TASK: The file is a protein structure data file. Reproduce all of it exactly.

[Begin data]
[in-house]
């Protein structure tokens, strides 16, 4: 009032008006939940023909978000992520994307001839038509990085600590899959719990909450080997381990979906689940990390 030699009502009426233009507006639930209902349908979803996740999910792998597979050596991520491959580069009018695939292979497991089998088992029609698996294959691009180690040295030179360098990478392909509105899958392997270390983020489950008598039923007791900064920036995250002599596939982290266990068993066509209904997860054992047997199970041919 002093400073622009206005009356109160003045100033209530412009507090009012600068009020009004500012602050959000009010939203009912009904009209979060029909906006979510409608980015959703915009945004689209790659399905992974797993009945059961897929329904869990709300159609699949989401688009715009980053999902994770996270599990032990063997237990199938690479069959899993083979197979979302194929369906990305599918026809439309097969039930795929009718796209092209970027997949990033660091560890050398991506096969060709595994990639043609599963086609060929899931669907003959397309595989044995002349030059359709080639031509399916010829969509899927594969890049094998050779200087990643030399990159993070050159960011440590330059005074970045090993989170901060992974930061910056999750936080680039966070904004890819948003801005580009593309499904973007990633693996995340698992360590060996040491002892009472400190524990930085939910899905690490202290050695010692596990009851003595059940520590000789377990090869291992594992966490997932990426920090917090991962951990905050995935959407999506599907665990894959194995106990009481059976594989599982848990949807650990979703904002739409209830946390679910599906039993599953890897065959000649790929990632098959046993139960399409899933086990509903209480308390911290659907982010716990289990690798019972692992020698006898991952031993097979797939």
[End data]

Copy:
[in-house]
């Protein structure tokens, strides 16, 4: 009032008006939940023909978000992520994307001839038509990085600590899959719990909450080997381990979906689940990390 030699009502009426233009507006639930209902349908979803996740999910792998597979050596991520491959580069009018695939292979497991089998088992029609698996294959691009180690040295030179360098990478392909509105899958392997270390983020489950008598039923007791900064920036995250002599596939982290266990068993066509209904997860054992047997199970041919 002093400073622009206005009356109160003045100033209530412009507090009012600068009020009004500012602050959000009010939203009912009904009209979060029909906006979510409608980015959703915009945004689209790659399905992974797993009945059961897929329904869990709300159609699949989401688009715009980053999902994770996270599990032990063997237990199938690479069959899993083979197979979302194929369906990305599918026809439309097969039930795929009718796209092209970027997949990033660091560890050398991506096969060709595994990639043609599963086609060929899931669907003959397309595989044995002349030059359709080639031509399916010829969509899927594969890049094998050779200087990643030399990159993070050159960011440590330059005074970045090993989170901060992974930061910056999750936080680039966070904004890819948003801005580009593309499904973007990633693996995340698992360590060996040491002892009472400190524990930085939910899905690490202290050695010692596990009851003595059940520590000789377990090869291992594992966490997932990426920090917090991962951990905050995935959407999506599907665990894959194995106990009481059976594989599982848990949807650990979703904002739409209830946390679910599906039993599953890897065959000649790929990632098959046993139960399409899933086990509903209480308390911290659907982010716990289990690798019972692992020698006898991952031993097979797939």